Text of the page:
Reg Jones Expert's View

If you are have a family or medical emergency and have run out of leave, one of the ways you can be helped out of a financial hole is if other employees will donate annual leave directly to you. Every agency has a donated leave program for its employees. And, fortunately, there’s no limit on the amount of donated annual leave you can receive from a donor or donors. Of course, when the emergency is over, any donated leave that you didn’t use has to be returned to whoever loaned it to you. The amount is returned in proportion to the amount each person loaned you.

To be eligible to receive donated leave, your agency has to determine that you emergency will last at least 24 hours and give its approval for others to donate annual leave to you. If you are a part-time employee or on an uncommon tour of duty, the amount you can use will be prorated to match your work schedule.

While using donated leave, you aren’t permitted to accrue more than 40 hours each of annual and sick leave. Any hours you earn that don’t exceed that ceiling will be placed in a "set-aside" account. Once your emergency is over, any annual or sick leave in your set-aside account will be transferred to your regular leave account; however, if you have exhausted all your donated leave, you can begin using whatever you have accumulated in that account.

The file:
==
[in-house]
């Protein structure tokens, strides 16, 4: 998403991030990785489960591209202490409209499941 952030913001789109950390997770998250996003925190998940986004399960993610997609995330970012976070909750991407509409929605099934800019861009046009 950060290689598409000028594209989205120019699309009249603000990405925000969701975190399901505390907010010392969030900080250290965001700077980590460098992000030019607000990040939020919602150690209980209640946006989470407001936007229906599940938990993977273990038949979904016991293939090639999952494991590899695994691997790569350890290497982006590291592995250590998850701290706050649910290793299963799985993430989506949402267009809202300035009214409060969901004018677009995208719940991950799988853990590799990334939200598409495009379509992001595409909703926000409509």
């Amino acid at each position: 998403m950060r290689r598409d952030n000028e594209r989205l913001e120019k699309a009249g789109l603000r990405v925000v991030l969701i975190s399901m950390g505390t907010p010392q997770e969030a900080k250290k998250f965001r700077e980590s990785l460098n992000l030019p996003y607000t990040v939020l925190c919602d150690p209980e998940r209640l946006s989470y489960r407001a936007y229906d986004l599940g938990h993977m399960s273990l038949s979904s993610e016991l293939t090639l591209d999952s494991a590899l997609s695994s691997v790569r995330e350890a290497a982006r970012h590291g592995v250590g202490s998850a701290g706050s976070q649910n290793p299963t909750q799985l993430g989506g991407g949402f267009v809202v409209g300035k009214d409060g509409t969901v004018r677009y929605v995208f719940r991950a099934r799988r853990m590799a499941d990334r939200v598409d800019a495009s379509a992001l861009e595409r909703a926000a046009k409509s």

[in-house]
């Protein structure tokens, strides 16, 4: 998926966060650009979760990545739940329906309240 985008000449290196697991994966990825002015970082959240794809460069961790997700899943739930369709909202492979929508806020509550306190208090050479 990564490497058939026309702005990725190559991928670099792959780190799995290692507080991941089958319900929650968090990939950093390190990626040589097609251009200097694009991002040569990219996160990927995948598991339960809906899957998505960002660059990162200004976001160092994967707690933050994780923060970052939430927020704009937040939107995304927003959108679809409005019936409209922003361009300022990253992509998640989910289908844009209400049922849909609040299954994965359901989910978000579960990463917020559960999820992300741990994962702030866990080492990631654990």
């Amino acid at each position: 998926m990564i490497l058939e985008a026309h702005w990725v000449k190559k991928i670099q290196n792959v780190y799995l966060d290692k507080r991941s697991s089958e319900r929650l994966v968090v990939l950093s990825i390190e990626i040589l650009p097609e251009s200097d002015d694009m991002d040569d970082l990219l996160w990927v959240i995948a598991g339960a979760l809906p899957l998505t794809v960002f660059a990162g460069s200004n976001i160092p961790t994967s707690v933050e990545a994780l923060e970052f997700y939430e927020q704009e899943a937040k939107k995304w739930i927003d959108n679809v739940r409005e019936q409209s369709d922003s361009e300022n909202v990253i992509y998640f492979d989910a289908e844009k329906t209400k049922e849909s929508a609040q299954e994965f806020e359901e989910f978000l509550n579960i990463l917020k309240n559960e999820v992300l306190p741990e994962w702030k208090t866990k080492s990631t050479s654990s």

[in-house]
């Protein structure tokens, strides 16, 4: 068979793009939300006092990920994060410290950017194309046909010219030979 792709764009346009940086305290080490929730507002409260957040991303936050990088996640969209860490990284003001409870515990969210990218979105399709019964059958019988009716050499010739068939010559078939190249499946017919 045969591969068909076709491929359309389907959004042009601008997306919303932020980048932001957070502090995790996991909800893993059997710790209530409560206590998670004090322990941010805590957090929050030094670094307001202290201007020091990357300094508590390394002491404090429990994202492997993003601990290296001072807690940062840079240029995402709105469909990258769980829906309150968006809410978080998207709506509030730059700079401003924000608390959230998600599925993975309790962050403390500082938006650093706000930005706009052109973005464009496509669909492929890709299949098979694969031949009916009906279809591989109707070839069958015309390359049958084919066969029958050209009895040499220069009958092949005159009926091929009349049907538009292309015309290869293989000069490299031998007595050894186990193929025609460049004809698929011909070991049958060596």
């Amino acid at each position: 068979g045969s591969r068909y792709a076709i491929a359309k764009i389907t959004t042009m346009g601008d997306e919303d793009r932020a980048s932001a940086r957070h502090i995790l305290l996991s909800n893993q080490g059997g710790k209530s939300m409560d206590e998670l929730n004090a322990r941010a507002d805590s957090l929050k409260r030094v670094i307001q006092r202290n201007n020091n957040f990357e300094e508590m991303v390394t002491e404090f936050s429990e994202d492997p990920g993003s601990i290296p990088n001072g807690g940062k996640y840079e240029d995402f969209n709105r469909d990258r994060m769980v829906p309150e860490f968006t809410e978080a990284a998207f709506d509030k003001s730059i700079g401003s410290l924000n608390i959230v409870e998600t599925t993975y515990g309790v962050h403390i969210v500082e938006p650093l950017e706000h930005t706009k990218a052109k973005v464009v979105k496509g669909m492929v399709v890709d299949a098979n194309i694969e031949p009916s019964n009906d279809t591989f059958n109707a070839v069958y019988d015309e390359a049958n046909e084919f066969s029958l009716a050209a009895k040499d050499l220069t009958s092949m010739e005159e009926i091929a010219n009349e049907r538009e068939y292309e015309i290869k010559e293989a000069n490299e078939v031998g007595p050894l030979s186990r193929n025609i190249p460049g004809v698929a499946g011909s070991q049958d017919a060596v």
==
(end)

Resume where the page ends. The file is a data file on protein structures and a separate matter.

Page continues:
If you are a potential donator, you’ll be limited in the amount of annual leave you can donate. It can’t be more than half the amount you would accrue during a leave year. And, if you have an annual leave balance that exceeds the amount you can carry into the next leave year, the so-called "use of lose" leave, you’ll be limited to the lesser of half the annual leave you would accrue in a leave year or the number of hours left in the leave year for which you are scheduled to work and receive pay.